Case in point is from Joe Nocera’s op-ed in The New York Times about Google’s driverless car effort, as part of its Google X project. Nocera relates how John Simpson, head of the nonprofit Consumer Watchdog, bought a few shares of Google stock so he can go to their board meeting to berate Google executives for developing an autonomous vehicle. Simpson noted that Google’s cars have been involved in 11 accidents (although all have been minor and none of them caused by the AV car itself). He also warned that the Google car would steal our privacy. In other words, he berated Google for trying to innovate what could well be one of the most important technological breakthroughs of the 21st century. Indeed, as I wrote
I expected that there would be a lot of critical responses to my argument that Emmanuel Saez had “cooked the numbers,” in his study of income inequality,to show that virtually all of income growth during the “recovery” after the Great Recession went to the wealthiest 1 percent. I had a strong feeling that most people would miss my narrowly framed argument and think that I was belittling the negative effects of inequality on our population. Despite attempts to inoculate myself from this criticism by showing the relatively low share of income held by the top one percent in 1979, various commentators have criticized me on several grounds: not discussing wealth inequality; not seeing the long rise in inequality; picking selective years to make my points; helping the right wing; overemphasizing the effect of transfers because of the rise of Social Security and Medicare and failing to appreciate the difficulties of middle class people and exaggerating the effects on the rich.
I have an odd intellectual history in that I was one of the first researchers to report on rising inequality in the late 1970s and 1980s, yet have for the
Senator and likely presidential hopeful Marco Rubio (R-FL) appeared on last Tuesday’s The Daily Show with Jon Stewart, promoting his new book and weathering an endless stream of jokes about his home state of Florida. While the discussion covered a range of policy ground, we wanted to highlight one comment by Senator Rubio that showed an all too common misunderstanding of innovation and automation.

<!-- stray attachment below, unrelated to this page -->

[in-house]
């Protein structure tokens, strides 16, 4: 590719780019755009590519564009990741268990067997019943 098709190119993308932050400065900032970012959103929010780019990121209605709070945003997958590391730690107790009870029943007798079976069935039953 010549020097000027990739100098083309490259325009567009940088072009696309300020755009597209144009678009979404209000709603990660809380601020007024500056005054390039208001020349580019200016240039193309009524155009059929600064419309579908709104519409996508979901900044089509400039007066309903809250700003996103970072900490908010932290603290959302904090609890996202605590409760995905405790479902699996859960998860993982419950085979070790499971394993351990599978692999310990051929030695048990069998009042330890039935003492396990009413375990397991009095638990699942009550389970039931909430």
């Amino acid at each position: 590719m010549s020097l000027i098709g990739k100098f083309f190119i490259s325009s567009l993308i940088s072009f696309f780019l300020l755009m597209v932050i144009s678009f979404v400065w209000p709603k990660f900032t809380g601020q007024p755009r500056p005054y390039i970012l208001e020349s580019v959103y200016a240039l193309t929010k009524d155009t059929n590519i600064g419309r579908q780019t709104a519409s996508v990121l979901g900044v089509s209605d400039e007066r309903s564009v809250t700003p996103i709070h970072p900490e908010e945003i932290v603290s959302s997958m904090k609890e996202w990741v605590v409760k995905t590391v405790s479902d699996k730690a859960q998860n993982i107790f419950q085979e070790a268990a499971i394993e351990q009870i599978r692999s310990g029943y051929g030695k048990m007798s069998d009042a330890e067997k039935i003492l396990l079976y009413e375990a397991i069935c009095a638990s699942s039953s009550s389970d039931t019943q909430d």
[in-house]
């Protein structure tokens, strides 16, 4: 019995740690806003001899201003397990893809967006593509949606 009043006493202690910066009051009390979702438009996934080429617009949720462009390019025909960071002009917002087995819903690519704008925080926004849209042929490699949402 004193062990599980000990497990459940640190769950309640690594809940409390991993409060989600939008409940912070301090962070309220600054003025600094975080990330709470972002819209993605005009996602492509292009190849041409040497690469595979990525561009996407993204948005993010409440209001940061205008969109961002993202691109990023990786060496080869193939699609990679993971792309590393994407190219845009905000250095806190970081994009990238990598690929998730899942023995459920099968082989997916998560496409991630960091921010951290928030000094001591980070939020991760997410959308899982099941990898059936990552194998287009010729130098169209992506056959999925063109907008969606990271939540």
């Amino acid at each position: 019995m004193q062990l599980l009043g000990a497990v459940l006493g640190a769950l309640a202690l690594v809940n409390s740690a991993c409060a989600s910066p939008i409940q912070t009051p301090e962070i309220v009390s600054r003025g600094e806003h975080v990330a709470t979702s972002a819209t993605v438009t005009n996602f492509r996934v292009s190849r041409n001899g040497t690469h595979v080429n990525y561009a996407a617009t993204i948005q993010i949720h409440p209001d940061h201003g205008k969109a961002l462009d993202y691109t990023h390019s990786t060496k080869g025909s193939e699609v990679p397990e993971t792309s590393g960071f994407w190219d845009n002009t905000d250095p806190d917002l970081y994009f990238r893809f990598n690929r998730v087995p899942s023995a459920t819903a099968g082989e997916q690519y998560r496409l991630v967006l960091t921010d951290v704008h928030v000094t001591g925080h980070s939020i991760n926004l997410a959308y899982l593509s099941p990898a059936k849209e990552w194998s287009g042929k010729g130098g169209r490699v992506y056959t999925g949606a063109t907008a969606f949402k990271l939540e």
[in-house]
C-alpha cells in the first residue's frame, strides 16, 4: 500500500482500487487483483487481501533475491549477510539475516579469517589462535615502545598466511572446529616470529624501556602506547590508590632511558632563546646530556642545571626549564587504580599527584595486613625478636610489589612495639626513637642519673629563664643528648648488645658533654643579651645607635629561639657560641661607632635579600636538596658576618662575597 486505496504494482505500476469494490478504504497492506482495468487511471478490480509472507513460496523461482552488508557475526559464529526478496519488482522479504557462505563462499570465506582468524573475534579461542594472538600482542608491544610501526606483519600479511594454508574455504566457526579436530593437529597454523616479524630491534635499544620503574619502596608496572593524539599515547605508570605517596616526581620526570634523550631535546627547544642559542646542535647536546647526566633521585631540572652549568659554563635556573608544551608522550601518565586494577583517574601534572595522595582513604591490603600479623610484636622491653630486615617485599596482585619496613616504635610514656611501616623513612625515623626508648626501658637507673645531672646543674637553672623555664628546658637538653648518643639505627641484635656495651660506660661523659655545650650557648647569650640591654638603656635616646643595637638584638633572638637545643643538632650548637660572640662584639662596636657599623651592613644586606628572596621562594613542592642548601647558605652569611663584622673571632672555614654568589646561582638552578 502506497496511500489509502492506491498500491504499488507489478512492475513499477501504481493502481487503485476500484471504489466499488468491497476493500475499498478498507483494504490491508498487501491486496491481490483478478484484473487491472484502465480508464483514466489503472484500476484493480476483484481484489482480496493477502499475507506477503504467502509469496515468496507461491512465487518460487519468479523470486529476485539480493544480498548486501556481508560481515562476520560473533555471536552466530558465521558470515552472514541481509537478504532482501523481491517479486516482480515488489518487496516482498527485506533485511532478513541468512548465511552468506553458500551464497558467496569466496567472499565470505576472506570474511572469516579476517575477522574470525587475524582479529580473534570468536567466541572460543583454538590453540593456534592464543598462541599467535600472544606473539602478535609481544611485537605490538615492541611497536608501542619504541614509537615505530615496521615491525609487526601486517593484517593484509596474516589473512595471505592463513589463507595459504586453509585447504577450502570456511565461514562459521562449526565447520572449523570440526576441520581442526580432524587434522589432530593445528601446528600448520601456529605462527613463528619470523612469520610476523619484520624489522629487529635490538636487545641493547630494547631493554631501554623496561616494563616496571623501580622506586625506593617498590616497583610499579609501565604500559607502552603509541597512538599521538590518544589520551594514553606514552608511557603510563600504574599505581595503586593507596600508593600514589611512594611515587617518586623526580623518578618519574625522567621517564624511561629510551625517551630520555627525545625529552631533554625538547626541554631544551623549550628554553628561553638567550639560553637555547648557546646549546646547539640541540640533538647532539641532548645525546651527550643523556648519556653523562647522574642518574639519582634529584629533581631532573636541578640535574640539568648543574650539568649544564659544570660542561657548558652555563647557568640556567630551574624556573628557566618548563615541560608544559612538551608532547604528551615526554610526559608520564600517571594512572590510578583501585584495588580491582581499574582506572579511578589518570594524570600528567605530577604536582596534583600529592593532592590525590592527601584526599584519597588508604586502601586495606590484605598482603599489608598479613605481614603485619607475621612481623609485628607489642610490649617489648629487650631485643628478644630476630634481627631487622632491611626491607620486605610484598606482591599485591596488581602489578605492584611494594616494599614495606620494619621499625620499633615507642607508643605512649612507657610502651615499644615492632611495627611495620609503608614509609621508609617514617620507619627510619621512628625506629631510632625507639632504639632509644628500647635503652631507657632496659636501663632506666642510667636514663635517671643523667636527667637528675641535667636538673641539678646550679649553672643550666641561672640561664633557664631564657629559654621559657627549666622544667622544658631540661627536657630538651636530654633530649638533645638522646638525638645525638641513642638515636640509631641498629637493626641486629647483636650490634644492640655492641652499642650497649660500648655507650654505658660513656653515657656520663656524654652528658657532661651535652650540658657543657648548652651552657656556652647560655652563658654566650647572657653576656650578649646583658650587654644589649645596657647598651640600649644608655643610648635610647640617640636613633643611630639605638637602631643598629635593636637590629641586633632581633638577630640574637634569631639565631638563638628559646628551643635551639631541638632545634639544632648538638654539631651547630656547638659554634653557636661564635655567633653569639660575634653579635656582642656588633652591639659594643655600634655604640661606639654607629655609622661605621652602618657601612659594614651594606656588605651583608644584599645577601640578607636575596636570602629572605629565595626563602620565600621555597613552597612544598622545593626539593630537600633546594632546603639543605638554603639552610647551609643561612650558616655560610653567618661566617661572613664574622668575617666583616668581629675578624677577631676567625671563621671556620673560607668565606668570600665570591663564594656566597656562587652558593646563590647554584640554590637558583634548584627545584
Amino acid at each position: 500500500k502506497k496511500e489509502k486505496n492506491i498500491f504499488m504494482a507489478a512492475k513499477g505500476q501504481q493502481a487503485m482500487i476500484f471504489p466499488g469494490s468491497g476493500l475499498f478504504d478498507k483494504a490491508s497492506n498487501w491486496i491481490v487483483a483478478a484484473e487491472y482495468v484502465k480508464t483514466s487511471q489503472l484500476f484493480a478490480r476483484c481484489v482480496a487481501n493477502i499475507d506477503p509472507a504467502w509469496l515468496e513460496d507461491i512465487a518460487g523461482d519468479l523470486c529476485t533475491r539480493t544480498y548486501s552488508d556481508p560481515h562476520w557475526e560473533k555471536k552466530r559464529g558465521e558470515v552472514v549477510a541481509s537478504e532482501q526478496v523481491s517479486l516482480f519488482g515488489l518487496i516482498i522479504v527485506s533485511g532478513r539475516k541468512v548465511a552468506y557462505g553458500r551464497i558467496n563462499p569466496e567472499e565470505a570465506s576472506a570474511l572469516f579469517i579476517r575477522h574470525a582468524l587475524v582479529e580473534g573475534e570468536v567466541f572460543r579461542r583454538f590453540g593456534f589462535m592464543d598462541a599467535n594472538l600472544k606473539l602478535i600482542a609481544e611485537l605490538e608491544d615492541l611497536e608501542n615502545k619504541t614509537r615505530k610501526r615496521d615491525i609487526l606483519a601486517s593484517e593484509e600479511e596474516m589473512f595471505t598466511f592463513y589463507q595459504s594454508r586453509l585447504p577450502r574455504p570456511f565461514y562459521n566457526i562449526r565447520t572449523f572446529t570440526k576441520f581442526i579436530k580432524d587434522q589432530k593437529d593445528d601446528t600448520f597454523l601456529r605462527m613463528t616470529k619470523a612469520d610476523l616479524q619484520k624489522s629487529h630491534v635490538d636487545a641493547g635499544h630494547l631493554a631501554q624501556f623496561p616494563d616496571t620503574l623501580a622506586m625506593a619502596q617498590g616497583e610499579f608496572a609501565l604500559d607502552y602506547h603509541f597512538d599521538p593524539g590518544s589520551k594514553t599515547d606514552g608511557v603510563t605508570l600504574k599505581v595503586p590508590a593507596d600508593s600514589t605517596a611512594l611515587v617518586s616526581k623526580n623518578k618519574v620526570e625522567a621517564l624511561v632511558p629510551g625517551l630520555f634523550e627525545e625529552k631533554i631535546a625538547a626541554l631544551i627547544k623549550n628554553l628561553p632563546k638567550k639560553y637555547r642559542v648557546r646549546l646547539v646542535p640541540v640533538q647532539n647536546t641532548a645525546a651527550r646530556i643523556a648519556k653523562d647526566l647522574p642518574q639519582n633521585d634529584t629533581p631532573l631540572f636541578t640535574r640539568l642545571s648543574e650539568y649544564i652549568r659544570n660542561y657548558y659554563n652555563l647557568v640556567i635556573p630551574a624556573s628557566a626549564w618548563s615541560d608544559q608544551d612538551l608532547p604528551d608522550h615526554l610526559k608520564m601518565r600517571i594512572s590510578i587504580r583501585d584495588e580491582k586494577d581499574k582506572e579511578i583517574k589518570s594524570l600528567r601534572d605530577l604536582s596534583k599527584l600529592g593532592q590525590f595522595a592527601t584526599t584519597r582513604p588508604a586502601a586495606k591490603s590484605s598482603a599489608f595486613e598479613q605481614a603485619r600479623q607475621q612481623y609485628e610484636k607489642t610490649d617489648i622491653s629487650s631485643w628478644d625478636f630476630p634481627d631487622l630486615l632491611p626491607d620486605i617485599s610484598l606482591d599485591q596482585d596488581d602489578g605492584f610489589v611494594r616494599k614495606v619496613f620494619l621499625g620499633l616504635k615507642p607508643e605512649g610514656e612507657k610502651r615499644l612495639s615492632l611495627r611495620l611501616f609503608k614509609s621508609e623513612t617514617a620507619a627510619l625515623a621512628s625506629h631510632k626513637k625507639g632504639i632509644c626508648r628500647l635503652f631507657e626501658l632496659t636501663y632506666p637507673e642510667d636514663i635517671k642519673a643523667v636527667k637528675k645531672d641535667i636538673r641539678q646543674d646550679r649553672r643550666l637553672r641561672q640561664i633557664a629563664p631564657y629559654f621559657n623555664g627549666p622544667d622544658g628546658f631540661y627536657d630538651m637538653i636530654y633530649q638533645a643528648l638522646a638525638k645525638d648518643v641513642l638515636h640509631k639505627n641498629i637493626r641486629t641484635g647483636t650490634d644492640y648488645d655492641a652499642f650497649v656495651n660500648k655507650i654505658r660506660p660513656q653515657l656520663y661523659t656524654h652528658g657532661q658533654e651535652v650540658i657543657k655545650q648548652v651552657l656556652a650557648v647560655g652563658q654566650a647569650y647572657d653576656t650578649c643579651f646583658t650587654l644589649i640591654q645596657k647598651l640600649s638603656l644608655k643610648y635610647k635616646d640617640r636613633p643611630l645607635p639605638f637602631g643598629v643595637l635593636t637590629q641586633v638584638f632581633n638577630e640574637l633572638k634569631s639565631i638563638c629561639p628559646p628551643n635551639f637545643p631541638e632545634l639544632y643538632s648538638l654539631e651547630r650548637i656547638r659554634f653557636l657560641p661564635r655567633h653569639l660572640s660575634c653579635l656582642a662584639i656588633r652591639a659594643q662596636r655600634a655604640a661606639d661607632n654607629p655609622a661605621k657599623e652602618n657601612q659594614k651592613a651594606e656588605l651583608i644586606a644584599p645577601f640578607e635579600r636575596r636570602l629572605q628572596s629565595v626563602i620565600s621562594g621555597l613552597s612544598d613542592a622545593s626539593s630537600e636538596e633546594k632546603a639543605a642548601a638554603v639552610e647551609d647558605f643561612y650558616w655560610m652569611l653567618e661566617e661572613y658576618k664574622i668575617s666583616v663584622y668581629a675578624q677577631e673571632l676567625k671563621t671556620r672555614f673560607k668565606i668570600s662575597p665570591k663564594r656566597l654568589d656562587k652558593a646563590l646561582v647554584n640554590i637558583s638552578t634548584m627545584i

Rubio said, “The concern I have about the minimum wage increase is that we have been told by the CBO and independent analysts that it will cost certain jobs. And that happens when some businesses will decide that well, you’ve now made our employees more expensive than machines so we’re going to automate. So in 5-10 years it’s going to happen anyway but this will accelerate this process, when you go to a fast food restaurant it will not be a person taking your order, there will be a touchscreen there that you will order from and when you get your order it will be right. [uneasy laughter] But the point is, if you make that person now more expensive than that new technology, they’re going
For a country that has not run a trade surplus since Gerald Ford was in office 40 years ago, the United States is surprisingly optimistic in its widespread belief that the trade deficit is going to eventually correct itself. After all, as tidy macroeconomic models of international trade show, a nation’s trade deficit should lower the value of its currency, lowering the cost of exports and raising the cost of imports, thereby gradually reversing the deficit. After all, the models show that in the long term, current accounts must balance.
As Martin Feldstein, former Chairman of the Reagan administration Council of Economic Advisors, predicts:
“The United States cannot continue to have annual trade deficits of more than $100 billion, financed by an ever-increasing inflow of foreign capital. The U.S. trade deficit will therefore soon have to shrink and, as it does, the other countries of the world will experience a corresponding reduction in their trade surpluses. Indeed, within the next decade the United States will undoubtedly exchange its trade deficit for a trade surplus.”
Unfortunately, Feldstein wrote this in 1987.
Far from his predictions coming true, the U.S. trade